Who knew that deep inside the soul of Steven Soderbergh beat the heart of a great comic actor? In Schizopolis,
we find Soderbergh working both sides of the camera as actor, writer, and director in the creation of this most personal of all his projects. Soderbergh has stated that the making of Schizopolis
was a conscious act of catharsis, shot in the wake of his curiously passionless film noir update of The Underneath
(which was filmed in Austin), is clearly something he made to please himself, and this movie shows no signs whatsoever of any tailoring to accommodate the needs or expectations of an audience. Yet that's not to say that Schizopolis
fails to connect with viewers… it's just that audiences are going to have a hard time tidily summarizing what it is they just experienced (and I suspect the same holds true for Soderbergh himself). It's a fractured comic narrative with several different (though not necessarily separate) storylines. The first involves one of the characters played by Soderbergh, Fletcher Munson, an employee at some sort of vague but pervasive Scientology-like organization called Eventualism, led by elliptical self-help guru T. Azimuth Schwitters (Malone). Fletcher wrestles throughout the movie with a speech he's been assigned to write for Schwitters. At home, he and his wife (Brantley) exchange robotic verbal cues (“Generic greeting,” he says as he comes in the door. “Generic greeting returned,” she replies). Odd phone calls interrupt Fletcher at work and at home, and the Eventualists are all consumed with conspiratorial worries about a mole loose in the organization. And somewhere in another part of town, or another part of Fletcher's brain, an orange jump-suited and goggled exterminator (Jensen) is killing bugs and making love to the ladies (primarily with nonsensical wordplay). Then, while trying to unlock a car that's identical to his own, Fletcher notices a man who's physically identical to himself. The man is bachelor dentist Dr. Jeffrey Korchek (also played by Soderbergh) and Fletcher follows him home and assumes his identity. The wealthy Dr. Korchek is having an affair with Mrs. Fletcher Munson, who is later seen to be having a different affair with a foreign lover (also played by Soderbergh). Confused? Well, the movie does and doesn't make sense. Most often, the movie reveals itself in coy flashes of understanding. It's silly, funny, astute, and elliptical and it's a blast to see Soderbergh having so much fun with cinema again. He appears before a lectern at the beginning and end of this film without credits, assuring us that “no expense was incurred” in the making of this movie and that failure to understand it is the viewer's own fault. His deadpan comic timing is delightful and as an actor he's willing to try anything and demonstrates it as he makes a series of funny faces in the mirror and masturbates in a bathroom stall. I'm not sure I would want to try and convince anyone that Schizopolis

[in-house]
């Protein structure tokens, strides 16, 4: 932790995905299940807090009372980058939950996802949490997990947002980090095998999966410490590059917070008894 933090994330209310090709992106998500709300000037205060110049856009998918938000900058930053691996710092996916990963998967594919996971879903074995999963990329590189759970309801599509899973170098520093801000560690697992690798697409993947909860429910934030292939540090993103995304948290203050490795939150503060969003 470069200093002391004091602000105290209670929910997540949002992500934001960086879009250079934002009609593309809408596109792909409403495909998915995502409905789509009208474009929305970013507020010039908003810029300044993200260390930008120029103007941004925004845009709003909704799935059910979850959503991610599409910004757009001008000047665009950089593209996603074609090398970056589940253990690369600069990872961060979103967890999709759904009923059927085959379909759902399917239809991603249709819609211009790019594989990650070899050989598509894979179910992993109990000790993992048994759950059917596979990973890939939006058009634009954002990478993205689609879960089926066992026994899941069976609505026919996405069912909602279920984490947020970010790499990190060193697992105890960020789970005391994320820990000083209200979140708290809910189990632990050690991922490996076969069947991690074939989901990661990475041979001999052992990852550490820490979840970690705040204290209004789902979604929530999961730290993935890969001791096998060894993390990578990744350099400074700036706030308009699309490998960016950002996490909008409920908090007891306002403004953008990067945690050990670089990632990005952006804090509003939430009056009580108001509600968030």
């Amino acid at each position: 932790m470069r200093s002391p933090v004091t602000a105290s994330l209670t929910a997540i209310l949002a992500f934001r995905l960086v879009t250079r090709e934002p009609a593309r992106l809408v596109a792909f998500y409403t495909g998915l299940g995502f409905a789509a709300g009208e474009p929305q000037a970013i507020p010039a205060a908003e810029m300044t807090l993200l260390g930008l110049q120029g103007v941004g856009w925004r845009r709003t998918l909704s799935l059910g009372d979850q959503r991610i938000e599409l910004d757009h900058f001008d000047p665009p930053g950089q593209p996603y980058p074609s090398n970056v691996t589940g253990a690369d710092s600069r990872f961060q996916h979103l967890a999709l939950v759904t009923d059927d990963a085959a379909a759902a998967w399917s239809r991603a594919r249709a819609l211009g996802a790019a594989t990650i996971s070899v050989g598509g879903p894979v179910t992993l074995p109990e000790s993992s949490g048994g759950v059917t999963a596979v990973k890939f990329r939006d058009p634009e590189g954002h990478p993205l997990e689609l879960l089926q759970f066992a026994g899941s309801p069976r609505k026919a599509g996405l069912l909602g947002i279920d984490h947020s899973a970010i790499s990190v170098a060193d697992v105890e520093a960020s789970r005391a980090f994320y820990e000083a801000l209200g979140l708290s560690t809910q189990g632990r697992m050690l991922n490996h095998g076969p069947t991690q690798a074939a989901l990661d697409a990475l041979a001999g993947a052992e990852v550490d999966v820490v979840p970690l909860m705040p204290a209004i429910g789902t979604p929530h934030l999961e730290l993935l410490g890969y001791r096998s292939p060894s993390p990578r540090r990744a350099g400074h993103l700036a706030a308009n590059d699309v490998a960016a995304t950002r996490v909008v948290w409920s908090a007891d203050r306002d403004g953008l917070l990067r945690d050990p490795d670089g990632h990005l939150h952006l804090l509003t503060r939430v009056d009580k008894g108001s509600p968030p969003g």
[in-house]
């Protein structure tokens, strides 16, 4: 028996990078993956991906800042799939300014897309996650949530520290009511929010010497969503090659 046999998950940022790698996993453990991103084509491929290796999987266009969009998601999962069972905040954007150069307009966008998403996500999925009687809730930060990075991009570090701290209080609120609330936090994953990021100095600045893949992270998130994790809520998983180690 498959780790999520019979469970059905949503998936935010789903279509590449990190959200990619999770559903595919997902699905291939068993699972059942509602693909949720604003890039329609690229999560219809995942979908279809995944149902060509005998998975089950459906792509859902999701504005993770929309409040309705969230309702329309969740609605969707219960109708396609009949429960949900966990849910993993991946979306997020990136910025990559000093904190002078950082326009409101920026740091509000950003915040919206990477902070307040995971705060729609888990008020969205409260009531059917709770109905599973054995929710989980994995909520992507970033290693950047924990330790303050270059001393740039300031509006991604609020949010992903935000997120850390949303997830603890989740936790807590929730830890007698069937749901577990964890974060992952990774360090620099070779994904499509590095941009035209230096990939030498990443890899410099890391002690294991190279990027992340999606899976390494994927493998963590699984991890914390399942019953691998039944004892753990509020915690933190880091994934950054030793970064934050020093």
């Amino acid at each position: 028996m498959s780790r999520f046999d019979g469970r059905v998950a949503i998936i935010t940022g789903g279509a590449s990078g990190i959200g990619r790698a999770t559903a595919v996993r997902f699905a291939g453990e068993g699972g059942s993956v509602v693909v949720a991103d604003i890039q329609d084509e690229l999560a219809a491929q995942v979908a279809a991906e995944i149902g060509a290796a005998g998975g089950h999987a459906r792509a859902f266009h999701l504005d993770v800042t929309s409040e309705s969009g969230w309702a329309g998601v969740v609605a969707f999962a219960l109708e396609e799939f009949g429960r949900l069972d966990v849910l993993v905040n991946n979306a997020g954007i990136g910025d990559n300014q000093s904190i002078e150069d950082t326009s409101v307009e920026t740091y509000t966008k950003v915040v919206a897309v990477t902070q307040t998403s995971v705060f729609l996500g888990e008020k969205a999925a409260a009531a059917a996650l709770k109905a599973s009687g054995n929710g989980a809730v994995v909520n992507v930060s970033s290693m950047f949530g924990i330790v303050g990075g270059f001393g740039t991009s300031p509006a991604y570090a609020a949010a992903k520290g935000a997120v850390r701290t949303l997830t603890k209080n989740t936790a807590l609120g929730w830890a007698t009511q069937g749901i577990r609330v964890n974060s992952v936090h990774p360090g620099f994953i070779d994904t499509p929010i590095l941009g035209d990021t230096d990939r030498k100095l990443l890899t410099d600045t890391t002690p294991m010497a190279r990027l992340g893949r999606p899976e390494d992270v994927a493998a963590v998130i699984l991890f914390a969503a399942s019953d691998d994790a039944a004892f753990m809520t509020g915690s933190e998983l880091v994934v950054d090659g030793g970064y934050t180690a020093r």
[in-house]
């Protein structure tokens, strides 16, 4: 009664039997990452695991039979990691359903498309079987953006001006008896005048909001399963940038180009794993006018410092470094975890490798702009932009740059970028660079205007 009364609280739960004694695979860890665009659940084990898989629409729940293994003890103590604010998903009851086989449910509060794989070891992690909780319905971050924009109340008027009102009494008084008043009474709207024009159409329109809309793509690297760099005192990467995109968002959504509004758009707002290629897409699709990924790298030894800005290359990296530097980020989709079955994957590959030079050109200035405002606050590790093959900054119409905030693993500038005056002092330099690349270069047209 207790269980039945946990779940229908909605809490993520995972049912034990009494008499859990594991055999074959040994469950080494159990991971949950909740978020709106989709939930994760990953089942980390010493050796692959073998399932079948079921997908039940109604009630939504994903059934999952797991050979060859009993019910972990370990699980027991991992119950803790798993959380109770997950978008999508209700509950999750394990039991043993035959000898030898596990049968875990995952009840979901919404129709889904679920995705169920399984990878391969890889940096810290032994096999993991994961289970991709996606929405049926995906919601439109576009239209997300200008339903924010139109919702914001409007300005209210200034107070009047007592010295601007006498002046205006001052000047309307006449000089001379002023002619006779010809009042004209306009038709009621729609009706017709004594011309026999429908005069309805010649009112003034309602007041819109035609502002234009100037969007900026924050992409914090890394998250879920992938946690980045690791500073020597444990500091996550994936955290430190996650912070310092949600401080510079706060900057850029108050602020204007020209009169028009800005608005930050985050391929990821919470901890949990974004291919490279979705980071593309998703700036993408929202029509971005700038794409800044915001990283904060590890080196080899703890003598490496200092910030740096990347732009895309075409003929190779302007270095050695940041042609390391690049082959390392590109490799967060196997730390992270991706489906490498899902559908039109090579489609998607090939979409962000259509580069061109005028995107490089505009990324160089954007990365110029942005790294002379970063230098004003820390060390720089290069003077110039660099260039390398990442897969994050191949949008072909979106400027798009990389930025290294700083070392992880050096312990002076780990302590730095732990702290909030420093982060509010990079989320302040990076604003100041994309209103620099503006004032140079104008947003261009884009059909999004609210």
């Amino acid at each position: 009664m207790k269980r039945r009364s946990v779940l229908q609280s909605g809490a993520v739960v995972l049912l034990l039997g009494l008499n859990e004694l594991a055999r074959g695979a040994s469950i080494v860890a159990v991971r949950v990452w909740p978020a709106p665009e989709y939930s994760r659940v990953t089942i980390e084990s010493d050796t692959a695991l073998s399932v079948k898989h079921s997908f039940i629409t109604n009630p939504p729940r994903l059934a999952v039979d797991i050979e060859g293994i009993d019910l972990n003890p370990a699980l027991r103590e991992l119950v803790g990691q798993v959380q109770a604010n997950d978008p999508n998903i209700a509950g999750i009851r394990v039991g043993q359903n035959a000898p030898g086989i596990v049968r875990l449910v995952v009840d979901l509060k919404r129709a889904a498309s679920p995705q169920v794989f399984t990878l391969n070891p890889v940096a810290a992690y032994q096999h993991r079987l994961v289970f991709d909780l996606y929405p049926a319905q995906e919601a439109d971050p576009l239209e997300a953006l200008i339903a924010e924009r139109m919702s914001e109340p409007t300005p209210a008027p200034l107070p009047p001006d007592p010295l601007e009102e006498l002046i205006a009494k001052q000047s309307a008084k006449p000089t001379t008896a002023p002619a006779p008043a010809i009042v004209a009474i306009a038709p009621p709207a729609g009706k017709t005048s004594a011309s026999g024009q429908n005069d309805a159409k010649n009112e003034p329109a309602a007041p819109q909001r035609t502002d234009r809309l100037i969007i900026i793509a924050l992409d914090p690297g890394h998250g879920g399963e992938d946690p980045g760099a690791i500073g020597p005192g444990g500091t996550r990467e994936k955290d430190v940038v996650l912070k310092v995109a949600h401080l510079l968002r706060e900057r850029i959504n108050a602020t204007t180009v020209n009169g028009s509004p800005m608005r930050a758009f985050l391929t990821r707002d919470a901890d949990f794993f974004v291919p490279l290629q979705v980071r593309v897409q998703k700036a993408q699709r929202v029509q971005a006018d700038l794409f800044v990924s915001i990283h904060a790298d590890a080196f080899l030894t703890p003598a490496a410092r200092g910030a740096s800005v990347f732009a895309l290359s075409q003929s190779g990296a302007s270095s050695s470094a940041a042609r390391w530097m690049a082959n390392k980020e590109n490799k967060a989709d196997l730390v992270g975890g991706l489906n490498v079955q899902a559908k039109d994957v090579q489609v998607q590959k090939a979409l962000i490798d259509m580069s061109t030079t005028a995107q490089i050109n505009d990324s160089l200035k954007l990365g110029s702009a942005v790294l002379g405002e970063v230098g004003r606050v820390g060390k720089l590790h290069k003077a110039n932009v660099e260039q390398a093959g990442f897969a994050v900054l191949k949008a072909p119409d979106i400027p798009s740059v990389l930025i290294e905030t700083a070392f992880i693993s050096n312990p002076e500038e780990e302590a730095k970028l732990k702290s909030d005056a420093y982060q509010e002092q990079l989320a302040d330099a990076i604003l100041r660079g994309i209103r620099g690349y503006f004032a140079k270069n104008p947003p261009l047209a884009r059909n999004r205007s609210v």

represents Cinema Ground Zero (this is the kind of idiosyncratic filmmaking that's sure to drive many viewers around the bend), but it sure is wonderful to know that Soderbergh hasn't given up the search.